Seven Sayings: Introduction

   Posted by: Mark   in The Church

A number of weeks ago, Tim Challies identified the third Reading Classics Together book that he would be reading: “The Seven Sayings of the Savior on the Cross” by A. W. Pink. Tim will be posting comments on a new chapter each week until he completes the book, and invites anyone reading along to contribute their comments. Today was Tim’s first post on the book, and he addressed the introduction. It is not my intention to write full reviews or summaries of each chapter. Rather, I expect to point out a few things that impacted me from the readings.

This is the first book by Pink that I have read, and I can already tell that it will not be the last. He handles the Bible carefully, understanding that each word has genuine meaning, and he extracts thoughts that seem obvious in retrospect, but are often missed or ignored in casual or careless reading. This dedicated approach to understanding Scripture has already been an encouragement to me.

In the introduction to the book, Pink devotes significant space to pointing out evidences that Christ willingly gave his life as opposed to having it taken from him. Three of these seven distinct evidences are Christ’s words “I thirst,” Christ bowing his head and giving up the ghost, and the breaking of the legs of the two other crucified with him.

From John 19:28 (“After this, Jesus, knowing that all was now finished, said (to fulfill the Scripture), ‘I thirst.'”) Pink asserts that Christ was in full control of himself on the cross, not powerless, exhausted, or otherwise reduced in mental capacity. As Pink explains, after Christ had hung on the cross for six hours, he reviewed in his mind the prophecies related to his passion and found one yet unfulfilled: Psalm 69:21, which says “They gave me poison for food, and for my thirst they gave me sour wine to drink.” So Jesus, recognizing that he had fulfilled everything to this point, said “I thirst.” This points to “our Lord’s complete self-possession” during the crucifixion, and supports the premise that his life was not being taken, but was being given.

The second of these seven evidences that struck me was based on John 19:30: “When Jesus had received the sour wine, he said, ‘It is finished,’ and he bowed his head and gave up his spirit.” Pink states that from this, we know that prior to this point, Christ’s head was held erect. “It was no impotent sufferer that hung there in a swoon.” Additionally, the scripture states that Christ “bowed” his head, indicating a conscious act, as opposed to a helpless, weak dropping of his head. Christ’s head did not fall, he bowed it, showing again his complete self-possession. “How sublime was his carriage even on the Tree! What superb composure did He evidence.”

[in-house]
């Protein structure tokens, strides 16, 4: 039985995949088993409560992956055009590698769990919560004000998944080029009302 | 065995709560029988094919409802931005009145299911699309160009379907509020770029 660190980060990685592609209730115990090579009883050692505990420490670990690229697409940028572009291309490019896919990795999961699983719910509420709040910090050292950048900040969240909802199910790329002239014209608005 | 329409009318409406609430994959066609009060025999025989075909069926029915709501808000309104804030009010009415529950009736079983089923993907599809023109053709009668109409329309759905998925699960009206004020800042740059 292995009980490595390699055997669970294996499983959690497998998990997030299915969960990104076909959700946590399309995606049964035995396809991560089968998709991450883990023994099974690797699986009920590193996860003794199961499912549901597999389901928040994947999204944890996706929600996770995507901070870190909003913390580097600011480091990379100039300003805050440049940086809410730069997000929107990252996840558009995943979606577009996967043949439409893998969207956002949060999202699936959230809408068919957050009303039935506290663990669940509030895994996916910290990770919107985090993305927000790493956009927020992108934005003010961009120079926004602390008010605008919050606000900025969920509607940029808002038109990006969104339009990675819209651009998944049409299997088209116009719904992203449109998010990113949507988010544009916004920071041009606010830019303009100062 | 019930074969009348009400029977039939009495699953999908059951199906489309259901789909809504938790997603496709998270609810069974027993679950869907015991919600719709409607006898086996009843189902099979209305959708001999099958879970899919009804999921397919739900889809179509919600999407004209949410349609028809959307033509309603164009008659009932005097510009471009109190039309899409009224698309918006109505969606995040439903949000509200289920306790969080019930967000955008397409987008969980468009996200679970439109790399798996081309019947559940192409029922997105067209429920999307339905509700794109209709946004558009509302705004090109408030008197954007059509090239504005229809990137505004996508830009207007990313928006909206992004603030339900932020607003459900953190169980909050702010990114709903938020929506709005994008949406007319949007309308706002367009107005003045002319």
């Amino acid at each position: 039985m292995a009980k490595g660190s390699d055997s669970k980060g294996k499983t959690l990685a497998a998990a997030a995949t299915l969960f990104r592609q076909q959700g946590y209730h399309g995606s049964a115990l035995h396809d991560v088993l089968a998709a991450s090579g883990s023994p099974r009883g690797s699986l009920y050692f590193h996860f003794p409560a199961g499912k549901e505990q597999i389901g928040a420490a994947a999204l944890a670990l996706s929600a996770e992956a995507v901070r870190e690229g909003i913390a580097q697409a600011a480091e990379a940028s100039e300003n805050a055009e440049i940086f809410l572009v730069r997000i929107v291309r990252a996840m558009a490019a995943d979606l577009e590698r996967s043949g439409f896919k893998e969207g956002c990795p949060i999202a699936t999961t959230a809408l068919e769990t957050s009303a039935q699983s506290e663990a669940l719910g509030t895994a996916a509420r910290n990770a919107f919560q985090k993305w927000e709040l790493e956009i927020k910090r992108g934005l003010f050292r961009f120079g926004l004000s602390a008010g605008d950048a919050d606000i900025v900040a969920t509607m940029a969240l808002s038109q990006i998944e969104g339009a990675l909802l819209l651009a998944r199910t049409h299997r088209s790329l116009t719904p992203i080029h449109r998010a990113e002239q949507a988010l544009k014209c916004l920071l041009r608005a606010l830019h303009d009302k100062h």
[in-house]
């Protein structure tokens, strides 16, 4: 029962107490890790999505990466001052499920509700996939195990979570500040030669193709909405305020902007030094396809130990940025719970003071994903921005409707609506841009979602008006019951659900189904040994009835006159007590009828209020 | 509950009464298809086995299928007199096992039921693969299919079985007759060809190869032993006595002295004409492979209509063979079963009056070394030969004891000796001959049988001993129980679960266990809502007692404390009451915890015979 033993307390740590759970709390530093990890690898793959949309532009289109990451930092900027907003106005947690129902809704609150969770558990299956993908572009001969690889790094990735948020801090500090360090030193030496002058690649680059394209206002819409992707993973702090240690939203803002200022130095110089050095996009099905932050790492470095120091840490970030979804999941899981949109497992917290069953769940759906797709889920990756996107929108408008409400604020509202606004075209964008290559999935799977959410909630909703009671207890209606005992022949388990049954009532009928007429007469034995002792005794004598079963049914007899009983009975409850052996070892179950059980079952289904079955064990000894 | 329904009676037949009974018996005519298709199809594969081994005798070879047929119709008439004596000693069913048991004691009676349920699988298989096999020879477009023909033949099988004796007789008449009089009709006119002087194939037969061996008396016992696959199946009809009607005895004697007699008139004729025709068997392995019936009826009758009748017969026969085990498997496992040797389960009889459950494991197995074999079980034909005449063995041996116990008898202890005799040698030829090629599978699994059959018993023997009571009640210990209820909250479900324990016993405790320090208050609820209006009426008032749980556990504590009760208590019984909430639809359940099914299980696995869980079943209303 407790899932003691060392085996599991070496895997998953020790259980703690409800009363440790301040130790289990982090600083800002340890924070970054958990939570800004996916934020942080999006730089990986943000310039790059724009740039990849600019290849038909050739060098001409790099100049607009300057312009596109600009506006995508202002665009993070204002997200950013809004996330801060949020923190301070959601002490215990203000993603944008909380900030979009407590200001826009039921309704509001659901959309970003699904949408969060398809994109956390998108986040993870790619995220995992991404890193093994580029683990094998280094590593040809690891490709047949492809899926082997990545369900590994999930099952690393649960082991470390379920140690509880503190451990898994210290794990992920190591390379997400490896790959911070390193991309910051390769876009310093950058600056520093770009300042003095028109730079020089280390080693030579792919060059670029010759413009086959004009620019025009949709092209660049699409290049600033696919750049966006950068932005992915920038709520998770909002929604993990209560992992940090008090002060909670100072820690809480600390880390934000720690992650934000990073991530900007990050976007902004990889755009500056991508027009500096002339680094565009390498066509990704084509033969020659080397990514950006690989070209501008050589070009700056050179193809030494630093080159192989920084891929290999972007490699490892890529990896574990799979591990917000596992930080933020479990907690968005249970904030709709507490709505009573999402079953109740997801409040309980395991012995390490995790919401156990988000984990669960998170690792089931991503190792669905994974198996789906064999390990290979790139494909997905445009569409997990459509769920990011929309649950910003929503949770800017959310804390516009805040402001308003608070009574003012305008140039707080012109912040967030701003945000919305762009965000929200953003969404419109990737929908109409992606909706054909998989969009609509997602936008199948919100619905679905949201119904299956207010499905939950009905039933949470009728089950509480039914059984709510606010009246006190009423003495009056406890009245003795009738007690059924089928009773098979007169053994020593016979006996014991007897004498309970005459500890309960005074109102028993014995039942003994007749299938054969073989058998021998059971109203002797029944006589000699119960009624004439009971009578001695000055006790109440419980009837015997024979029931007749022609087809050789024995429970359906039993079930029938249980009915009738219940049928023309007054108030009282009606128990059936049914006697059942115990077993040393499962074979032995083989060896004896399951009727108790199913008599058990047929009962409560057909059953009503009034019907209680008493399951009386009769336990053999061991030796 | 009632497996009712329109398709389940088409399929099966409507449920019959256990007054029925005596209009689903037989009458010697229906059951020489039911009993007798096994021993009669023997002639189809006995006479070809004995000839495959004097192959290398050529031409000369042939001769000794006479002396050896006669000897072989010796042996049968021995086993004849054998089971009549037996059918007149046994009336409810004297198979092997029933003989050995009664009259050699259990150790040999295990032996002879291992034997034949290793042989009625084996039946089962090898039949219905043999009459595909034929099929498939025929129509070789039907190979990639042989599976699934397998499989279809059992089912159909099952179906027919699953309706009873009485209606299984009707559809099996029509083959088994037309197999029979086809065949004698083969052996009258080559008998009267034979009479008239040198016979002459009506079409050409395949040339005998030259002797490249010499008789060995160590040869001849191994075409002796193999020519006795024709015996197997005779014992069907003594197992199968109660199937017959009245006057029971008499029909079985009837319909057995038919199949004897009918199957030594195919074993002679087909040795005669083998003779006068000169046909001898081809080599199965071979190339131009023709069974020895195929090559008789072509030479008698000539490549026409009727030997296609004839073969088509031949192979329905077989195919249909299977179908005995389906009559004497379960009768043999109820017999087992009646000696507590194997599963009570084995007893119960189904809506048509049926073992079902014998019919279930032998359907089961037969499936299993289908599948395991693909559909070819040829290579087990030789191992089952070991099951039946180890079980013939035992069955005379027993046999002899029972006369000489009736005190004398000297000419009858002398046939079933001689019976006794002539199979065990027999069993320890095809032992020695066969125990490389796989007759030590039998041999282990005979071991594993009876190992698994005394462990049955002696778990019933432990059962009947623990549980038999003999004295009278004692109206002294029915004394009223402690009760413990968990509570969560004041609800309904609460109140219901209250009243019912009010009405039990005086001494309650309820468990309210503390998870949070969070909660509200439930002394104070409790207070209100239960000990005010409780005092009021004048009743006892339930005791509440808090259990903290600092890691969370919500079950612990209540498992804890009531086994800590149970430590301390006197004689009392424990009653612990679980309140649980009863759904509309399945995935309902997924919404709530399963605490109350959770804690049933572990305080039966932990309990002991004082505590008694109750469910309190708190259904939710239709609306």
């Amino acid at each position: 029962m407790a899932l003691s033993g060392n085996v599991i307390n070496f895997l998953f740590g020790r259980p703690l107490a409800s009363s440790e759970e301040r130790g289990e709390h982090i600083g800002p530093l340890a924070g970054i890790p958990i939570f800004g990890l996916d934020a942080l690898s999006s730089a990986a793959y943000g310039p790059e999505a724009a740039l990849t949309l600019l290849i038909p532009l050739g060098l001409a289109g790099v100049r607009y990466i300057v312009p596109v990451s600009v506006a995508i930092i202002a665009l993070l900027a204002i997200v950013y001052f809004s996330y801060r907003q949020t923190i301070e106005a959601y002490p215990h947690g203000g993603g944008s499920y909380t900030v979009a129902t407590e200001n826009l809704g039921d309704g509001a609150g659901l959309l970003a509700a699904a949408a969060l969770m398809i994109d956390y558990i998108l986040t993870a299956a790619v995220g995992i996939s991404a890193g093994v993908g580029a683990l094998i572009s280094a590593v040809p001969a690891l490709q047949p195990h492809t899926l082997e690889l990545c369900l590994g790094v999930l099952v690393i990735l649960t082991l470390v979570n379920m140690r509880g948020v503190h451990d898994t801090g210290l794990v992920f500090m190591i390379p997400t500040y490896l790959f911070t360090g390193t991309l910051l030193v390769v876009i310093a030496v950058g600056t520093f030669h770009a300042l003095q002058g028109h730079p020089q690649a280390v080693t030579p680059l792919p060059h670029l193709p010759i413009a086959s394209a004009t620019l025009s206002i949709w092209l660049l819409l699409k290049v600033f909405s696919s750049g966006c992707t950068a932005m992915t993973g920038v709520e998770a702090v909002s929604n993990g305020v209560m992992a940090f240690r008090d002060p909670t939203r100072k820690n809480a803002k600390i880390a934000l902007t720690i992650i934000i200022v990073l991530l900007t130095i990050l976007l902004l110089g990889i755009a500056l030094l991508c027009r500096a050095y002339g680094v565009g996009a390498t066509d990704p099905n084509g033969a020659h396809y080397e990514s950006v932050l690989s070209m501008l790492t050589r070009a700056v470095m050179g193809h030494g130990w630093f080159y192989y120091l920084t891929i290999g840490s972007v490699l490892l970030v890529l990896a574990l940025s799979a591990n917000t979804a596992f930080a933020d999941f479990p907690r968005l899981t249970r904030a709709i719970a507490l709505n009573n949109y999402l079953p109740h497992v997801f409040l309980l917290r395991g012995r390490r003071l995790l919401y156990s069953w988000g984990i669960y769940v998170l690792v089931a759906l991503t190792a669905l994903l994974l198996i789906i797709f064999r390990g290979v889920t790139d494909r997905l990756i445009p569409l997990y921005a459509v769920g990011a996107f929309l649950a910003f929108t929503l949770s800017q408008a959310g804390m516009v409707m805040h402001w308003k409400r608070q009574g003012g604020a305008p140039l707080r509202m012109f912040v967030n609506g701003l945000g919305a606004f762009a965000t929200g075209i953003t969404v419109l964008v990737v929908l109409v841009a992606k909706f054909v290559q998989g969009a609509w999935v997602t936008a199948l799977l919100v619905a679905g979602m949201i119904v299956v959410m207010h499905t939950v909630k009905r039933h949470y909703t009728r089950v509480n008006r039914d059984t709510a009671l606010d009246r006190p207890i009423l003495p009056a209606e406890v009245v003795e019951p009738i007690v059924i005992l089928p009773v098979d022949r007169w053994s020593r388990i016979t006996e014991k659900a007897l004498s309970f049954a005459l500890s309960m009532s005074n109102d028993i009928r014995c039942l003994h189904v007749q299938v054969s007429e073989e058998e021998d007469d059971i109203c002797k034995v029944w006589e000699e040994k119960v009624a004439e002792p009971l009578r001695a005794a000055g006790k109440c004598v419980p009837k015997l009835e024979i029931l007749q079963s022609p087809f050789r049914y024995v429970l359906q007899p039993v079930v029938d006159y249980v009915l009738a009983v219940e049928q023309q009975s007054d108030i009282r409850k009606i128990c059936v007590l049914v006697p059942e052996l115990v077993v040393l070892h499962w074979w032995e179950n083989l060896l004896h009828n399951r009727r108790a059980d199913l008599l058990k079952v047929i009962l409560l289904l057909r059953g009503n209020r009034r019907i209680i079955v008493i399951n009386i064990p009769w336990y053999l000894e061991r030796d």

Finally, in the breaking of the legs of the two thieves, we see a third evidence that Christ willingly gave his life. All three of these men had been on the cross for the same amount of time. Pink explains that crucifixion is a slow death, with victims often living for two or three days. Yet six hours after it began, with the two thieves still very much alive, Christ was dead. This is yet another proof that Christ’s life was given, not taken from him.

These three evidences help verify that Christ did indeed lay down his life, and support the point that Christ’s death was very different from any other death.

I’ve already started into the first chapter, and am anxious to post about it. But in keeping with Tim’s schedule, I will wait until next week.


This entry was posted on Thursday, April 24th, 2008 at 12:46 pm and is filed under The Church. You can follow any responses to this entry through the RSS 2.0 feed. You can leave a response, or trackback from your own site.

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